aging, Caring for a parent, Death & Dying, mother daughter relationship, Self-care

In-Your-Face Aging

I’ve been thinking more about what I wrote here last week (Old Wounds Die Hard), and the feeling that I’m living crown-over-slippers in the Cinderella syndrome. My mother doesn’t seem to understand or appreciate my contribution to her living. Why is that?

Well, I’ve had an epiphany. Living close to an old-old has heightened my awareness of my own immortality. The day will come when I can no longer do what I can do now, and that’s a bit of a freak out; like being the ghost of Christmas future. But what of my mother? She has my youth in her face day in and day out, reminding her of what she can no longer do; the ghost of Christmas past.

I watch my own children in the prime of their lives—raising children, boundless energy for friends and activities, and home improvement without fear of back injury and knee pain; a whole future ahead of them—and I understand a bit what my mother sees. But, unlike me, she has nothing ahead.

I ran across some information online about “emotional dysfunction” and “cognitive dysfunction.” For those of us caring for an old-old, it’s helpful to understand the difference.

My mother suffers from emotional dysfunction. And though it hurts my ego, it’s a pattern I’m familiar with, and it’s not going to change. As our parents age, it’s likely their emotional functioning will become more of what it has always been.

Cognitive dysfunction is another rabbit, and is new to all of us. It demands a new kind of response, and it’s not going to be perfected overnight. The only way to deal with it is to take it as it comes. And just when I figure it out, it changes again. How do I deal with that? Imperfectly. I make mistakes, which pushes her familiar emotional dysfunction buttons and my childhood outrage buttons and we go into battle mode. And then we forgive each other and ourselves and move on.

My mother’s frustration with old age doesn’t manifest in anger often—she is not a person given to emotions, remember? But she is angry, she must be. Her body is failing her. She can’t see, or hear, or depend on “normal” bowel function. She can’t dig in the dirt or change a light bulb or cook her own dinner. It’s outrageous! And here I am: young, active, capable. And in her face day in and day out, reminding her of days long gone, never to return. Reminding her of all she can’t do. Maybe even doing it better than she ever did it. Is she proud of me? Damn straight she is. Will she tell me? Never. Why? Lifelong emotional dysfunction. I’m beginning to see how this works.

It’s her emotional dysfunction, not her cognitive dysfunction, that pushes my buttons. I can, and am, helping her cope with the cognitive dysfunction. That she doesn’t seem to appreciate my efforts is her emotional dysfunction. And I can’t change that.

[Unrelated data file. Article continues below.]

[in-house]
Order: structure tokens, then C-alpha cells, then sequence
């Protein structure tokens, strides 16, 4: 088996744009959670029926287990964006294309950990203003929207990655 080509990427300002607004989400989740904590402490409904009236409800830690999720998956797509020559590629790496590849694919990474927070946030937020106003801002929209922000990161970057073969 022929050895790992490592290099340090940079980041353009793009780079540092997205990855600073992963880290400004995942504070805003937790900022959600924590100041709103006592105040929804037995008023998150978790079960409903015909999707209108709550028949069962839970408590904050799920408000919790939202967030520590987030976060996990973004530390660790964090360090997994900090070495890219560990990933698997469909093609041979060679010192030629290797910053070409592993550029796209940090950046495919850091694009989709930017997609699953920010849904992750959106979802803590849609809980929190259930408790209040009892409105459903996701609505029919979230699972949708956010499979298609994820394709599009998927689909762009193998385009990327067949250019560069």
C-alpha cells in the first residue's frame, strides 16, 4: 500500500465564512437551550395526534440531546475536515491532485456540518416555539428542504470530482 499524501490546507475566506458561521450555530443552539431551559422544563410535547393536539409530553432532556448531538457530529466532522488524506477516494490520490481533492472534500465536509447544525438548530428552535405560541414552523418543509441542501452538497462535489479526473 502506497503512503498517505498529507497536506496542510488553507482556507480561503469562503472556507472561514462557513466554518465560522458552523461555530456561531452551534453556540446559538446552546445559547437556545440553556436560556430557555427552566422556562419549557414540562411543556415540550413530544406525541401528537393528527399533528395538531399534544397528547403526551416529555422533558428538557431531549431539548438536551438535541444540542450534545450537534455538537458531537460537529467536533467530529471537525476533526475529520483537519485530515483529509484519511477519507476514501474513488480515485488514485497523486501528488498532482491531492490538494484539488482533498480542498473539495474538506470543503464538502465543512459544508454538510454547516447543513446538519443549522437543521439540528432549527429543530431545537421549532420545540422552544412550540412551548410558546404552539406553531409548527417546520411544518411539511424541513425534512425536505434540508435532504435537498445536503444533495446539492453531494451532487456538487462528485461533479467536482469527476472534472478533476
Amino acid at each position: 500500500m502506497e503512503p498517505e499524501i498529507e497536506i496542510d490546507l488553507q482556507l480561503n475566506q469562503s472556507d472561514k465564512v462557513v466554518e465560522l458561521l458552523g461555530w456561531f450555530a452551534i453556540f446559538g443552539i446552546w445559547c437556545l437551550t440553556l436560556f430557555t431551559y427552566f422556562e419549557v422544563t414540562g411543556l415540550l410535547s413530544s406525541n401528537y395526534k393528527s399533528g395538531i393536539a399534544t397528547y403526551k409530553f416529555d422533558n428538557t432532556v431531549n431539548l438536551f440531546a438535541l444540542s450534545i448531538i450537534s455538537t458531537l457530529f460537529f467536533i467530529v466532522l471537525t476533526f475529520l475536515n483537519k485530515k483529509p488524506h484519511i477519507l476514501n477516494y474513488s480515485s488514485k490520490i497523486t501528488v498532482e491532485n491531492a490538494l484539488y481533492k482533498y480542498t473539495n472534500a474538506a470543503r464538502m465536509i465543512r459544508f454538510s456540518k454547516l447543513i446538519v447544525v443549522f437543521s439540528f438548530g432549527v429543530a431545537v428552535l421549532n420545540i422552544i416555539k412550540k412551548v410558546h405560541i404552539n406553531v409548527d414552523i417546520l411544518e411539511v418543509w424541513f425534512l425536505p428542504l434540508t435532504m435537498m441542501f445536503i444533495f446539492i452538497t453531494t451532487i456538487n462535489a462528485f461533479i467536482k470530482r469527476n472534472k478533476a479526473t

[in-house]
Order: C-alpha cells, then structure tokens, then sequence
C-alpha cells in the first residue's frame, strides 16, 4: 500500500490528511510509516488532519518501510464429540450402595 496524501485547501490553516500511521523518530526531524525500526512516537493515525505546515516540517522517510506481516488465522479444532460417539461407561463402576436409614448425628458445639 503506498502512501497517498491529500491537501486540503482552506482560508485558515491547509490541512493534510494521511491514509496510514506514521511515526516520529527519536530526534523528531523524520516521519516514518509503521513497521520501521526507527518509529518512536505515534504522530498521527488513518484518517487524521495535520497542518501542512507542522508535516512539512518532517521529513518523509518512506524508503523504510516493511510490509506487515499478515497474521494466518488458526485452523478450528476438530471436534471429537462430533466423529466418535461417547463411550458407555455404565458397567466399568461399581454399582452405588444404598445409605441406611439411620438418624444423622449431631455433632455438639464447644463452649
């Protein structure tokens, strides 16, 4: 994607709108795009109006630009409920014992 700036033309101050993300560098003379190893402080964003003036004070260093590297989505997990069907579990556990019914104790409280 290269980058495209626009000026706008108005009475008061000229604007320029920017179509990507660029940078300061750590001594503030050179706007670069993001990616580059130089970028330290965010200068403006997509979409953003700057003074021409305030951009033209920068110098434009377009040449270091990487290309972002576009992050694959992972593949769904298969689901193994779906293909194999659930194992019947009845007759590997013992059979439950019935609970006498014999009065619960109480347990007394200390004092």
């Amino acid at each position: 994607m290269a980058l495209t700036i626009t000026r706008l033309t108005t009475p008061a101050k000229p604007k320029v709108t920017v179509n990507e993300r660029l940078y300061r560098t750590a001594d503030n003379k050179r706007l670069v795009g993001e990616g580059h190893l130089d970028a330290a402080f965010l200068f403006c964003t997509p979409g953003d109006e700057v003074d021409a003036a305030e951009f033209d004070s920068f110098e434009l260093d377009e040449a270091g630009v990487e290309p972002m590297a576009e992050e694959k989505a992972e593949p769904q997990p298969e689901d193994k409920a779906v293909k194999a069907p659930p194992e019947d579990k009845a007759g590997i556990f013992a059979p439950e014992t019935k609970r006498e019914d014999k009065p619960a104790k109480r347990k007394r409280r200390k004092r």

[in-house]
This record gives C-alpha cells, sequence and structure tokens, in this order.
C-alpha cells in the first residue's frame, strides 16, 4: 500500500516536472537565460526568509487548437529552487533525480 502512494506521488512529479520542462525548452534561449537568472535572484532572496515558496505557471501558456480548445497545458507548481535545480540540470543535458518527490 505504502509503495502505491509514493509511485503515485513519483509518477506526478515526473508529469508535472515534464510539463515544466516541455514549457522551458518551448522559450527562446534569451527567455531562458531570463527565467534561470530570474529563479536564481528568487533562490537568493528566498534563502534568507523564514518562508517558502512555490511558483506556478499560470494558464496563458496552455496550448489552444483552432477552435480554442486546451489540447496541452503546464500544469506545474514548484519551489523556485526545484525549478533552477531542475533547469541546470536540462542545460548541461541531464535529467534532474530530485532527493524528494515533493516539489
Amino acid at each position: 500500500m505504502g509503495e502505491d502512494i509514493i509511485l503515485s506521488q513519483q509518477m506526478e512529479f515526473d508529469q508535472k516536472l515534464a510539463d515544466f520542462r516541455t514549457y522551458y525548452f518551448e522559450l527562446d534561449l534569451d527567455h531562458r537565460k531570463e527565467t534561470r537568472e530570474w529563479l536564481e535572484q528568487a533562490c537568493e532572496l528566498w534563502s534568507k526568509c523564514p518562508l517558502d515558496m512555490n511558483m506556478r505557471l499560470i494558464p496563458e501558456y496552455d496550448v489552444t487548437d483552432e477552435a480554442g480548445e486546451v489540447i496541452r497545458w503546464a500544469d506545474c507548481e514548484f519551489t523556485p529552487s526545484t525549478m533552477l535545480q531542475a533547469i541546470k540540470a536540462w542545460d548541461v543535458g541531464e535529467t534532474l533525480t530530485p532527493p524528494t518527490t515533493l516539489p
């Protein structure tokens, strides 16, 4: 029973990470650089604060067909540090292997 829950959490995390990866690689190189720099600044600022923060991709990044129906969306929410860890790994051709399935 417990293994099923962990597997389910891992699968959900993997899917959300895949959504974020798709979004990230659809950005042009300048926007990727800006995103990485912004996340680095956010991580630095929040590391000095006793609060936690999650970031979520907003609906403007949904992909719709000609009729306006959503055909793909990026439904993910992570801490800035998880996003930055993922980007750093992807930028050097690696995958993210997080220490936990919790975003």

Like a child who acts out at home, but not at daycare, or an adolescent who holds it all together at school, but is alternately sullen and outraged at home, the frustrated and fearful elder lashes out at caregivers. They feel safe to let down their guard with the person closest to them. Is it appropriate? No. Is it okay? No. Is about the caregiver? No. Is it crazy-making? Yes. Is there anything to be done about it? Was there anything to be done about the toddler or the teen? It ended when they outgrew it. My mother’s will end when she dies. But I can learn to cope with it.

Time away. I realized before I started this gig that my life still needed to be about me. I’ve been here three and a half years now, and I have clung steadfastly to that resolve. My mother has occasionally challenged it, thinking I’m not earning my room and board. I take trips (but not guilt trips), I have a regular day away each week, I have coffee with friends, I spend time with my grandson (and miss the far away ones). And I have been known to assure my mother that I am earning my keep; and much, much more.

Get help. A few months after my arrival, when I realized this was not going to be the one year commitment I made, but that it would be until, well, the end of time—her time, hopefully not mine—we hired help. We are lucky she has the resources for that, my sisters and I certainly do not; but there are also volunteers and seniors’ programs, one only need look. And the parent doesn’t have to like it. I didn’t agree to “do it all,” and I’m not going to. I’m just not.

Engage in and take time for interests. Whatever they might be. Stay relevant to yourself. Follow your curiosities. You won’t get this time back.

Let go of expectations. I came here thinking there would be emotional recovery. Maybe it happens for some parents and adult children, but I think it’s most unlikely, and then only if the parent is deeply sunk into dementia. We don’t change our spots; certainly not in old age. Lose the glass slippers and pull out the hip waders, there is deep shit ahead. And put blinders on that tiara.

My mother depends on me now, like I used to depend on her. It’s a radical change. And I do just about everything wrong. It’s how it is. And, of course, it’s not how it is. It’s her circumstances that are wrong, not me; it’s her circumstances she is angry at, not me. We are doing well enough, my friends. And even Cinderella got her paradise in the end.